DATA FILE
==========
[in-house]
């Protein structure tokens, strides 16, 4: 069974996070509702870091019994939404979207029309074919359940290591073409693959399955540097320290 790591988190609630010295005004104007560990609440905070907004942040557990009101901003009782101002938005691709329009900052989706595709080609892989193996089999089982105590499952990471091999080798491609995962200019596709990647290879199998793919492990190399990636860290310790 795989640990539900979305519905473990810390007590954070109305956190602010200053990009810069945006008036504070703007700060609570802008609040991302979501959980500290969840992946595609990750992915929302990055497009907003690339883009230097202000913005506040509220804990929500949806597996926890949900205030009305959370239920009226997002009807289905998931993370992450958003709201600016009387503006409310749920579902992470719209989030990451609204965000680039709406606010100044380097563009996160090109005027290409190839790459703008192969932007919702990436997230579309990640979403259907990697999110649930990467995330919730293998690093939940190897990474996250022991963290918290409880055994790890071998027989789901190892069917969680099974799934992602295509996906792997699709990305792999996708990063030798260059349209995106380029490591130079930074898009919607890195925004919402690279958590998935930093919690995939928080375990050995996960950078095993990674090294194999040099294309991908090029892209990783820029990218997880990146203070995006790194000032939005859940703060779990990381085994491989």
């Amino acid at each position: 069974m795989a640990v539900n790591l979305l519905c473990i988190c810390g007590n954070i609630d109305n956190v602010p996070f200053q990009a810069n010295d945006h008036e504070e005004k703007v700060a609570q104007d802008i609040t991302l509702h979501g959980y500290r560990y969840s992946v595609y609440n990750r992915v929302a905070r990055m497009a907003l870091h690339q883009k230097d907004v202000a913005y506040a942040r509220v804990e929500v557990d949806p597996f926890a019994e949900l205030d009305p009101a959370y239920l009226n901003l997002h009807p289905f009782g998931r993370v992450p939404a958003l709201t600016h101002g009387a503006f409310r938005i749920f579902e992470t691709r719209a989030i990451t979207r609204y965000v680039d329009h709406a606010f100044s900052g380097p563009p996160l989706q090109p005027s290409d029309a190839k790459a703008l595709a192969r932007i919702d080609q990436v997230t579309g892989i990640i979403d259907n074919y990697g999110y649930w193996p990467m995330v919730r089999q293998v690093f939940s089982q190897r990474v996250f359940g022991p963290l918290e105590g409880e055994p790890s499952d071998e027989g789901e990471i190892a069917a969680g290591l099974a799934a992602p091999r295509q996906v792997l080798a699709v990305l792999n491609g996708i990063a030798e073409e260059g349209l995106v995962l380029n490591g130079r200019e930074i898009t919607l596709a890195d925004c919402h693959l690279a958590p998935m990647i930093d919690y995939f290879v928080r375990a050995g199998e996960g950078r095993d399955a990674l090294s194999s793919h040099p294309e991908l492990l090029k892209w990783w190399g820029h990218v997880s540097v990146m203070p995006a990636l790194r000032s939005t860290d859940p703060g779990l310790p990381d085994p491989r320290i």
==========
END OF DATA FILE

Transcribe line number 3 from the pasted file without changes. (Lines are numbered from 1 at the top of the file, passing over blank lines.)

């Amino acid at each position: 069974m795989a640990v539900n790591l979305l519905c473990i988190c810390g007590n954070i609630d109305n956190v602010p996070f200053q990009a810069n010295d945006h008036e504070e005004k703007v700060a609570q104007d802008i609040t991302l509702h979501g959980y500290r560990y969840s992946v595609y609440n990750r992915v929302a905070r990055m497009a907003l870091h690339q883009k230097d907004v202000a913005y506040a942040r509220v804990e929500v557990d949806p597996f926890a019994e949900l205030d009305p009101a959370y239920l009226n901003l997002h009807p289905f009782g998931r993370v992450p939404a958003l709201t600016h101002g009387a503006f409310r938005i749920f579902e992470t691709r719209a989030i990451t979207r609204y965000v680039d329009h709406a606010f100044s900052g380097p563009p996160l989706q090109p005027s290409d029309a190839k790459a703008l595709a192969r932007i919702d080609q990436v997230t579309g892989i990640i979403d259907n074919y990697g999110y649930w193996p990467m995330v919730r089999q293998v690093f939940s089982q190897r990474v996250f359940g022991p963290l918290e105590g409880e055994p790890s499952d071998e027989g789901e990471i190892a069917a969680g290591l099974a799934a992602p091999r295509q996906v792997l080798a699709v990305l792999n491609g996708i990063a030798e073409e260059g349209l995106v995962l380029n490591g130079r200019e930074i898009t919607l596709a890195d925004c919402h693959l690279a958590p998935m990647i930093d919690y995939f290879v928080r375990a050995g199998e996960g950078r095993d399955a990674l090294s194999s793919h040099p294309e991908l492990l090029k892209w990783w190399g820029h990218v997880s540097v990146m203070p995006a990636l790194r000032s939005t860290d859940p703060g779990l310790p990381d085994p491989r320290i």